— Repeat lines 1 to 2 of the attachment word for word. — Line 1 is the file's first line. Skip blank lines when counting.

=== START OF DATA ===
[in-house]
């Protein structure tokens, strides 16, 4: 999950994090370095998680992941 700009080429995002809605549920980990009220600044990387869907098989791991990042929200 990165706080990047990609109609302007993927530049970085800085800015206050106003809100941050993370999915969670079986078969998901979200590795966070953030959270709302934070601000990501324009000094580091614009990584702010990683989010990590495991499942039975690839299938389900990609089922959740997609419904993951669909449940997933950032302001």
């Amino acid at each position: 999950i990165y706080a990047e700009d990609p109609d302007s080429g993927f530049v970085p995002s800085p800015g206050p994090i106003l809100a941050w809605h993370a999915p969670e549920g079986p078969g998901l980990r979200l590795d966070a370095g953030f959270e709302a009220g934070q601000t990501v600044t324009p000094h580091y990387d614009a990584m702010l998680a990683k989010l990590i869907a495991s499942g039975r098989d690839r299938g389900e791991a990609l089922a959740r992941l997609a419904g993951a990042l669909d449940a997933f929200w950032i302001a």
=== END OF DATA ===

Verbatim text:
[in-house]
């Protein structure tokens, strides 16, 4: 999950994090370095998680992941 700009080429995002809605549920980990009220600044990387869907098989791991990042929200 990165706080990047990609109609302007993927530049970085800085800015206050106003809100941050993370999915969670079986078969998901979200590795966070953030959270709302934070601000990501324009000094580091614009990584702010990683989010990590495991499942039975690839299938389900990609089922959740997609419904993951669909449940997933950032302001």